David Ragan finally shrugged off the "best NASCAR driver without a Cup victory" tag when he took the checkered flag last weekend in Daytona.
The win was five seasons and 163 Cup starts in the making, and one that many expected to come sooner when Ragan earned a full-time ride driving the No. 6 car for Roush Fenway Racing in 2007 at the tender age of 21.
Ragan was dubbed one of the sport's "young guns" at the time of his promotion. The gun rarely fired with precision during Ragan's first four years, as he largely toiled in the middle of the pack while teammates Carl Edwards, Matt Kenseth and Greg Biffle competed for Cup titles.
Yet there was no raucous celebration in Victory Lane after Kenseth pushed Ragan across the finish line in the muggy Florida heat. No overwhelming sense of relief. All that can wait for the winter. If anything, Ragan's long-awaited breakthrough has only turned the pressure up a notch or three.
"We have to make that win count for something," he said.
Namely, a spot in the Chase for the Championship this fall.
The 25-year-old knows it's time, perhaps past time, for him to do more than play out the string this fall. His victory vaulted him into one of the two wild-card spots available for the 12-driver Chase with nine races to go before the cutoff.
Suddenly, Ragan's summer got a lot more interesting.
So has NASCAR's, thanks to a mix of new faces and a new place the series hopes will add a little buzz to the dog days. Ragan is the third first-time Cup winner this year, three more than in 2010 and the season is only 17 races old.
Ragan will try to make it two straight tonight in an event — much like Ragan's triumph — that has been a long time coming.
The 1.5-mile oval opened to rave reviews more than a decade ago and has hosted Trucks and Nationwide Series races for years, but it took a protracted legal battle and the track's sale to Speedway Motorsports Inc., before it found a date on the Cup schedule.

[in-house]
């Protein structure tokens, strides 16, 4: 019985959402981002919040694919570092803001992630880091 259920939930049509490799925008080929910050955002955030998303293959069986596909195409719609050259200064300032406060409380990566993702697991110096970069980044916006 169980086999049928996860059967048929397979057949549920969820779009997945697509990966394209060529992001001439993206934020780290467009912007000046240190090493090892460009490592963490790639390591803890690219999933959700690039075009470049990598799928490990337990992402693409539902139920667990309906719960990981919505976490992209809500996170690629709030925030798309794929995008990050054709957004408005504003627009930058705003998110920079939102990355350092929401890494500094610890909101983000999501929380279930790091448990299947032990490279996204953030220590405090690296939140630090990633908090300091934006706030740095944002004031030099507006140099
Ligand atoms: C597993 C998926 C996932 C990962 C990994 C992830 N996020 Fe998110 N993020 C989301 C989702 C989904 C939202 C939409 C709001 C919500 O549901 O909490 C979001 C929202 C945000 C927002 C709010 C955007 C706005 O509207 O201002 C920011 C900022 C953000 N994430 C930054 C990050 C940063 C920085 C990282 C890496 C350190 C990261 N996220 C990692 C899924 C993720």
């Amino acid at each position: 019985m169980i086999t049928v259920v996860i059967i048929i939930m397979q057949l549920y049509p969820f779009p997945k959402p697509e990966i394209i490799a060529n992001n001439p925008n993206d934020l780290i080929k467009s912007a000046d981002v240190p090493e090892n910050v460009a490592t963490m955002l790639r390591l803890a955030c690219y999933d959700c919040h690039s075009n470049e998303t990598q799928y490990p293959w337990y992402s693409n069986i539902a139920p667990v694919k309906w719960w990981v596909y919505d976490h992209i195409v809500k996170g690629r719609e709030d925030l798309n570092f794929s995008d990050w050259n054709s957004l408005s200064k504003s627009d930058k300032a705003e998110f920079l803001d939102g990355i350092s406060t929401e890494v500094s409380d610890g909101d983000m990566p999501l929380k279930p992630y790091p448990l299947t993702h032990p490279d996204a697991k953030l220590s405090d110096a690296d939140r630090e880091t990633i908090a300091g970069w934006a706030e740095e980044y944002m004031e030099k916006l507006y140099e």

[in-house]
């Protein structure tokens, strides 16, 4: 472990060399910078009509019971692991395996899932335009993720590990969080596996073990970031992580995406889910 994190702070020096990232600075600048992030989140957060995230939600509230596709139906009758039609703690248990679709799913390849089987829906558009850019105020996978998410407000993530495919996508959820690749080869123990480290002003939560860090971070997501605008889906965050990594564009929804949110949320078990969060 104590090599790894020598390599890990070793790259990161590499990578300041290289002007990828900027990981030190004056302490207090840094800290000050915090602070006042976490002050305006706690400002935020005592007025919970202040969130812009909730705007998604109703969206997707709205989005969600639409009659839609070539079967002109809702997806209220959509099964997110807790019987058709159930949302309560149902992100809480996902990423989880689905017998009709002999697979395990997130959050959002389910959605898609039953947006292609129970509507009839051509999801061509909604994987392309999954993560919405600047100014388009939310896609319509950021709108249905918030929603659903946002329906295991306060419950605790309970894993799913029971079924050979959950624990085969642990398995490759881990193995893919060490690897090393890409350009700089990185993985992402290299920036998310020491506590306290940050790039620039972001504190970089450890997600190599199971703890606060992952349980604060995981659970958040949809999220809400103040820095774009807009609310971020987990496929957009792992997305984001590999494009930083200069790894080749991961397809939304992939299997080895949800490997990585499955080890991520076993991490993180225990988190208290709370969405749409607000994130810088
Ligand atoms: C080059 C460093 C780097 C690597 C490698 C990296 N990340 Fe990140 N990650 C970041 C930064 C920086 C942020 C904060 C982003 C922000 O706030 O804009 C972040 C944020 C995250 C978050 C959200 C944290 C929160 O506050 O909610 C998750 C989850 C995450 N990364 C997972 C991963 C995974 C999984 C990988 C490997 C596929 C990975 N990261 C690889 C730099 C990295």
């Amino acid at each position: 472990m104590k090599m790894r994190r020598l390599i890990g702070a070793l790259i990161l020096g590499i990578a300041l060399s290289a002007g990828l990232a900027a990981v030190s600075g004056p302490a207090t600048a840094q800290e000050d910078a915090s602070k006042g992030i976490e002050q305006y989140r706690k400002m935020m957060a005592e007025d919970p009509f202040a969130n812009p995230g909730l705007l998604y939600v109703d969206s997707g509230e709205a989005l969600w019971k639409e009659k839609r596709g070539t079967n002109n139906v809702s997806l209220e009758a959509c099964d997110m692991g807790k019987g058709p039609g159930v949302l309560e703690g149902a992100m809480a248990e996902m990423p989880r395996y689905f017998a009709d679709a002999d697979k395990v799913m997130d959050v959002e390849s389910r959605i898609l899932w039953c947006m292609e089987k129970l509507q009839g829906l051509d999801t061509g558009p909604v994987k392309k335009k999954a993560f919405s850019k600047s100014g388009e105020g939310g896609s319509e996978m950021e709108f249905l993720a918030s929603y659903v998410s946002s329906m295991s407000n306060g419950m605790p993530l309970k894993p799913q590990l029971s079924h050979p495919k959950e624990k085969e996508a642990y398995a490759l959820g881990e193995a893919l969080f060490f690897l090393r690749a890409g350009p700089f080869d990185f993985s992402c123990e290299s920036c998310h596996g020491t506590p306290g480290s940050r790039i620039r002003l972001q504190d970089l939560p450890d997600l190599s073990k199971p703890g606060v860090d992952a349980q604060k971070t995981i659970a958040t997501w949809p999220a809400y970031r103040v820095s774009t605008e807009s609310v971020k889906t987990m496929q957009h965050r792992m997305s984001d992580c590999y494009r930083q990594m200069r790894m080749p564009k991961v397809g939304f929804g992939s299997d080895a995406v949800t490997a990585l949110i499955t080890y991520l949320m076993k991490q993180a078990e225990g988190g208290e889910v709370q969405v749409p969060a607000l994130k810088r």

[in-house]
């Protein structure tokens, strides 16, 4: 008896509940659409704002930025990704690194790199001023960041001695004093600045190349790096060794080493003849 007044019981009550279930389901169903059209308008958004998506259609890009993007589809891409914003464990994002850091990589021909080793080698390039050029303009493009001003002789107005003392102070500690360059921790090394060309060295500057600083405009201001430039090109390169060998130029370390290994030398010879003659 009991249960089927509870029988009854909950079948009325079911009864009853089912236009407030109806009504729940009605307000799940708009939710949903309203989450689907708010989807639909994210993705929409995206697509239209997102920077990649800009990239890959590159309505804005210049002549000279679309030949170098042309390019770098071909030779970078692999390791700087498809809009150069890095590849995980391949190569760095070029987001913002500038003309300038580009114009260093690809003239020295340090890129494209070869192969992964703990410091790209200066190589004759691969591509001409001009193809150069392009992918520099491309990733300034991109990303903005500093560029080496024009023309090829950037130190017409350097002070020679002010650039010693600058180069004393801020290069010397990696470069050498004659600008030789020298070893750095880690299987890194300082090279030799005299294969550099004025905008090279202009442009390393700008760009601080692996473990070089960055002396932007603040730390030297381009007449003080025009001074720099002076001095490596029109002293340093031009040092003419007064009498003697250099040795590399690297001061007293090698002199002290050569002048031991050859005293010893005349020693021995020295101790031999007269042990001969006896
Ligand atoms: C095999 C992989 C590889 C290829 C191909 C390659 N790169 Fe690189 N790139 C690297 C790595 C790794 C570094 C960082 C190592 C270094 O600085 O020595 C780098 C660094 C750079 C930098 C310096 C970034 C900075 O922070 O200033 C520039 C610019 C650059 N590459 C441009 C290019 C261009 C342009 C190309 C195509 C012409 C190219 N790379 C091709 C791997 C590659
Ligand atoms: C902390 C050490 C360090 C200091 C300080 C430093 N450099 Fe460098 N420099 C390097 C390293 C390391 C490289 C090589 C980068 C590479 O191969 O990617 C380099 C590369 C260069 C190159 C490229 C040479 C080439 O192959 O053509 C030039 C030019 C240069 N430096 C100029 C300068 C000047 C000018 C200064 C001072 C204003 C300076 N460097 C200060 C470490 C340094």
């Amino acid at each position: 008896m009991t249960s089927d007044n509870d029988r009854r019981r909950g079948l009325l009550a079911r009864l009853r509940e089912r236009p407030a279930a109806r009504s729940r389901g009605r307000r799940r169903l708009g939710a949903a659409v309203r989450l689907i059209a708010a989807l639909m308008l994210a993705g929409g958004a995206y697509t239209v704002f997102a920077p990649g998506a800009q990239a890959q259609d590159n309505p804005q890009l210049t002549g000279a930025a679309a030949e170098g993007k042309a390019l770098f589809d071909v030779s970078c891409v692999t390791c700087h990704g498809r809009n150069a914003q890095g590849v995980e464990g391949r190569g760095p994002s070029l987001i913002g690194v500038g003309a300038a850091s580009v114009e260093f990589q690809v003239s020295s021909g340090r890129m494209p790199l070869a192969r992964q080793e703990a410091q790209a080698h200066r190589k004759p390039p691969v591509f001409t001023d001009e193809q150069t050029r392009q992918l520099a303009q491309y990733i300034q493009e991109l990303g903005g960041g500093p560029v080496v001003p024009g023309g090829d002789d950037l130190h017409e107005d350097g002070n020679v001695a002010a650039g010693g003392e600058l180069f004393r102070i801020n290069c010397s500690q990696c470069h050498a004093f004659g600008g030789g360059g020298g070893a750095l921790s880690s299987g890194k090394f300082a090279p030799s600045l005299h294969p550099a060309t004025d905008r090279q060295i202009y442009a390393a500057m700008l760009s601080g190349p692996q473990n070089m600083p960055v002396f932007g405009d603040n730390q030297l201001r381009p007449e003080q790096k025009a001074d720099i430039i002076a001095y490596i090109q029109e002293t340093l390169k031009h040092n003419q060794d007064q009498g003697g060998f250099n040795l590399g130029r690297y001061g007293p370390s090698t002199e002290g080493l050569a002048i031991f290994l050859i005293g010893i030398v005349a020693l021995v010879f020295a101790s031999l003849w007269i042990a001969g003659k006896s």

A capacity crowd of more than 107,000 is expected, with SMI chairman Bruton Smith promising to put on the biggest sporting event the Bluegrass State has seen, the Kentucky Derby included.
Maybe, maybe not, though the drivers sound like they'd rather race on the dirt at Churchill Downs than deal with the tricky — not to mention bumpy — corners at the track tucked in the Kentucky hills.
Points leader Kevin Harvick, who won the first Nationwide Series race here in 2001, says Kentucky differs from the other 1.5-mile tracks because of the difficulty that awaits in Turns 3 and 4, believing the bumps add "character."
That's a polite way of calling them problematic.
Five-time defending series champion Jimmie Johnson likens getting around at Kentucky to driving over a steel bridge in a passenger car.
"The car is constantly moving around," Johnson said.
The bumps haven't been a problem for Joey Logano, who is 3-for-3 in Nationwide races at the track. Yet Logano is aware that won't mean much when the flag drops tonight.
"(Other teams) are going to know what they need and they're going to know how to make speed pretty quick out there," Logano said.
7:30 p.m.; TNT